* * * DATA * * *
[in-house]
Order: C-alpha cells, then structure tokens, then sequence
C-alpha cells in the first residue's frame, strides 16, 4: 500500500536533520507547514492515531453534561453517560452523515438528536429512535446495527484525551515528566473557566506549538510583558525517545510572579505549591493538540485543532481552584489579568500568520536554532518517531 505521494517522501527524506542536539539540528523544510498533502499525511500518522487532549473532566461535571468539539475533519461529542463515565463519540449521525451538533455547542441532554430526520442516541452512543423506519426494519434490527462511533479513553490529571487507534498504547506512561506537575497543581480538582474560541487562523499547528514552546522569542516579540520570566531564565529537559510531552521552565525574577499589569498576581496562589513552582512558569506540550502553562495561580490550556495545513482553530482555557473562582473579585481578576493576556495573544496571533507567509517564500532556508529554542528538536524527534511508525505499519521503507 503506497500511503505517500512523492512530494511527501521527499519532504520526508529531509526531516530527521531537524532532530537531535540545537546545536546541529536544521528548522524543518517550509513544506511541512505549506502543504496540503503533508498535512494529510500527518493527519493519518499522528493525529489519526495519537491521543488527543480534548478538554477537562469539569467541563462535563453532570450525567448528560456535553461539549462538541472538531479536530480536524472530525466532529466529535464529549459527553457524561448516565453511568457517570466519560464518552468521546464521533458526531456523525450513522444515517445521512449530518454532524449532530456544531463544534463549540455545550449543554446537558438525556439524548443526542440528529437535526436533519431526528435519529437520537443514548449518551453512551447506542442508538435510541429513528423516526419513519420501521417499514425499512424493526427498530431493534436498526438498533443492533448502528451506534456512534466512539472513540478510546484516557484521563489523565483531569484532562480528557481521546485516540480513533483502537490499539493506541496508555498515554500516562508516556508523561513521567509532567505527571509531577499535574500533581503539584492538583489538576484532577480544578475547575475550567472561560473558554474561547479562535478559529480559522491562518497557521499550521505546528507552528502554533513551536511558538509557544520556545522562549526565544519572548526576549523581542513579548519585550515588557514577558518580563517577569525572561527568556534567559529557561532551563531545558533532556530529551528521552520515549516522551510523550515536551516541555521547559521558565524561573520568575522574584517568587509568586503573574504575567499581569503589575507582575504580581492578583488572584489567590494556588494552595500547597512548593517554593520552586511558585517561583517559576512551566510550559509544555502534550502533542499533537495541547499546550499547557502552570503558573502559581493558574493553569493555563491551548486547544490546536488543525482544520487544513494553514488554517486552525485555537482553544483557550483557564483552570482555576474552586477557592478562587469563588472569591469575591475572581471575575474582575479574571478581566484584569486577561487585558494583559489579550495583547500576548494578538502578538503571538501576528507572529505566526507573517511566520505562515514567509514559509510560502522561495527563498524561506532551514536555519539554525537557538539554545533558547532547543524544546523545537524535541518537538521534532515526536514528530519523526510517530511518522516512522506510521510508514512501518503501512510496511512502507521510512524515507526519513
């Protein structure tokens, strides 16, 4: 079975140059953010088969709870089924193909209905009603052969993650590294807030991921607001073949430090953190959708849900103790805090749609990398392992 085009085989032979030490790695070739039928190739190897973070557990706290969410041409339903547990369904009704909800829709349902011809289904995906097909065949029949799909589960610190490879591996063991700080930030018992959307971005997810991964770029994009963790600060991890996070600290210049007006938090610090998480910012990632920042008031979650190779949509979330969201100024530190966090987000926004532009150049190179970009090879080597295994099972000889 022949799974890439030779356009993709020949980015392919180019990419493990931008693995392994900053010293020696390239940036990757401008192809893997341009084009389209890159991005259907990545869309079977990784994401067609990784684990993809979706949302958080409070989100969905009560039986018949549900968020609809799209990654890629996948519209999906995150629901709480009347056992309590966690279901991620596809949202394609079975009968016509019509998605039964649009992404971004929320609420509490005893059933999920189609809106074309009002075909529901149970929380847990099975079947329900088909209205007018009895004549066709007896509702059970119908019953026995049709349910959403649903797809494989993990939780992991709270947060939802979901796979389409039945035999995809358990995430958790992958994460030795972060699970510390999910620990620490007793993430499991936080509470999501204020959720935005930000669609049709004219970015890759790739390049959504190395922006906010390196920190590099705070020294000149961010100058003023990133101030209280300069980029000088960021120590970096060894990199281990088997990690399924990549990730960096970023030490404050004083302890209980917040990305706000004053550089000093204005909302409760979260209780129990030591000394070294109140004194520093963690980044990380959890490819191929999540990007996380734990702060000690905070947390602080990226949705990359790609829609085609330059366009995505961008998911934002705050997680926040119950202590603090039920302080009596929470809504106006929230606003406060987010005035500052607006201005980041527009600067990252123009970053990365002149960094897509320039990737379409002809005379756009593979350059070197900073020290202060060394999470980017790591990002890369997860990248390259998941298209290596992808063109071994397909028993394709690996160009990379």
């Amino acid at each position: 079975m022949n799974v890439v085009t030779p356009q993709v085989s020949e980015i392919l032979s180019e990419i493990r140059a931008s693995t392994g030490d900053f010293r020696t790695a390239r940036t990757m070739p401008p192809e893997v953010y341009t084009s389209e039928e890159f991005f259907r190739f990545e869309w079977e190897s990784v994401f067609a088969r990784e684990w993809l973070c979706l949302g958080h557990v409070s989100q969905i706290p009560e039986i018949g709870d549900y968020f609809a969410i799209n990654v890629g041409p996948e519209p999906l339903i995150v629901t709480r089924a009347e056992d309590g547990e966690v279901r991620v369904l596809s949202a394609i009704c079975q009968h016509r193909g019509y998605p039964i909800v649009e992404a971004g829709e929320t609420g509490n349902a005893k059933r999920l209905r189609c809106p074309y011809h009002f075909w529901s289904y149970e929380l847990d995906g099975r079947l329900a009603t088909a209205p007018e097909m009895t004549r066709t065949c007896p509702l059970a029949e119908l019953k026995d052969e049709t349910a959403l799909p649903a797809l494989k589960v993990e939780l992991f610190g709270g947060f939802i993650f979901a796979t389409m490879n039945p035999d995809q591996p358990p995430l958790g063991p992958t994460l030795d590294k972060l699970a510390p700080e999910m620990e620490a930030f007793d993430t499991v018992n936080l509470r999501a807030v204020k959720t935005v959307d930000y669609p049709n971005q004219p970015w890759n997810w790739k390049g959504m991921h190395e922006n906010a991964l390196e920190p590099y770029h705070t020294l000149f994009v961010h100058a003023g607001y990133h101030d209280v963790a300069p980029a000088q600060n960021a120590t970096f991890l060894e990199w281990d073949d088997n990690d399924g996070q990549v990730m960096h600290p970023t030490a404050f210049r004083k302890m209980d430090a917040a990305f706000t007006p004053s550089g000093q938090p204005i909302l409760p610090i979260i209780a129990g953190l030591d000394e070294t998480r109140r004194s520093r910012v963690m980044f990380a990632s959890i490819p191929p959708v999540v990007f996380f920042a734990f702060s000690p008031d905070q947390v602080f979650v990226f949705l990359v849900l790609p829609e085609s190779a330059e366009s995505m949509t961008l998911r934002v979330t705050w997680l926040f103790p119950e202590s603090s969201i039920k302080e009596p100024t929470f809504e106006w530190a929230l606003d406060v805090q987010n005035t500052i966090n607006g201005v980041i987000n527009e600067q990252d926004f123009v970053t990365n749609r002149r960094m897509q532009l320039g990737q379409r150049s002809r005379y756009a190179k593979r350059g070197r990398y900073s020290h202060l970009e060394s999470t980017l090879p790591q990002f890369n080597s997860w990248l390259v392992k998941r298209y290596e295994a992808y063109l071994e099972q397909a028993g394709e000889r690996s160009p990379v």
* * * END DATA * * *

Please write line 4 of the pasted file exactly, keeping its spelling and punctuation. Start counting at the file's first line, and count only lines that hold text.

């Protein structure tokens, strides 16, 4: 079975140059953010088969709870089924193909209905009603052969993650590294807030991921607001073949430090953190959708849900103790805090749609990398392992 085009085989032979030490790695070739039928190739190897973070557990706290969410041409339903547990369904009704909800829709349902011809289904995906097909065949029949799909589960610190490879591996063991700080930030018992959307971005997810991964770029994009963790600060991890996070600290210049007006938090610090998480910012990632920042008031979650190779949509979330969201100024530190966090987000926004532009150049190179970009090879080597295994099972000889 022949799974890439030779356009993709020949980015392919180019990419493990931008693995392994900053010293020696390239940036990757401008192809893997341009084009389209890159991005259907990545869309079977990784994401067609990784684990993809979706949302958080409070989100969905009560039986018949549900968020609809799209990654890629996948519209999906995150629901709480009347056992309590966690279901991620596809949202394609079975009968016509019509998605039964649009992404971004929320609420509490005893059933999920189609809106074309009002075909529901149970929380847990099975079947329900088909209205007018009895004549066709007896509702059970119908019953026995049709349910959403649903797809494989993990939780992991709270947060939802979901796979389409039945035999995809358990995430958790992958994460030795972060699970510390999910620990620490007793993430499991936080509470999501204020959720935005930000669609049709004219970015890759790739390049959504190395922006906010390196920190590099705070020294000149961010100058003023990133101030209280300069980029000088960021120590970096060894990199281990088997990690399924990549990730960096970023030490404050004083302890209980917040990305706000004053550089000093204005909302409760979260209780129990030591000394070294109140004194520093963690980044990380959890490819191929999540990007996380734990702060000690905070947390602080990226949705990359790609829609085609330059366009995505961008998911934002705050997680926040119950202590603090039920302080009596929470809504106006929230606003406060987010005035500052607006201005980041527009600067990252123009970053990365002149960094897509320039990737379409002809005379756009593979350059070197900073020290202060060394999470980017790591990002890369997860990248390259998941298209290596992808063109071994397909028993394709690996160009990379």